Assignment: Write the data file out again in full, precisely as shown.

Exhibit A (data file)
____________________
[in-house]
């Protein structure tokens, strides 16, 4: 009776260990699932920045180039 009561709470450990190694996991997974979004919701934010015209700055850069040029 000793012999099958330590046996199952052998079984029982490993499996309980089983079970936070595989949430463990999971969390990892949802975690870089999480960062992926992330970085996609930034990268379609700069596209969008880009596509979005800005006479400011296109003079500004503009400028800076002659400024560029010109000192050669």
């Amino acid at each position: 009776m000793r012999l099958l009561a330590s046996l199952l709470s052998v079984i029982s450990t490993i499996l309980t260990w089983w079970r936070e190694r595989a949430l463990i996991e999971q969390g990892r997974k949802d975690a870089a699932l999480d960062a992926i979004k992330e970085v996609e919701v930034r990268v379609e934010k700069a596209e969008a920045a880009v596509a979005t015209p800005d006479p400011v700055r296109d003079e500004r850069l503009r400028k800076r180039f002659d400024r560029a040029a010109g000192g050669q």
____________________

[in-house]
């Protein structure tokens, strides 16, 4: 009776260990699932920045180039 009561709470450990190694996991997974979004919701934010015209700055850069040029 000793012999099958330590046996199952052998079984029982490993499996309980089983079970936070595989949430463990999971969390990892949802975690870089999480960062992926992330970085996609930034990268379609700069596209969008880009596509979005800005006479400011296109003079500004503009400028800076002659400024560029010109000192050669």
């Amino acid at each position: 009776m000793r012999l099958l009561a330590s046996l199952l709470s052998v079984i029982s450990t490993i499996l309980t260990w089983w079970r936070e190694r595989a949430l463990i996991e999971q969390g990892r997974k949802d975690a870089a699932l999480d960062a992926i979004k992330e970085v996609e919701v930034r990268v379609e934010k700069a596209e969008a920045a880009v596509a979005t015209p800005d006479p400011v700055r296109d003079e500004r850069l503009r400028k800076r180039f002659d400024r560029a040029a010109g000192g050669q």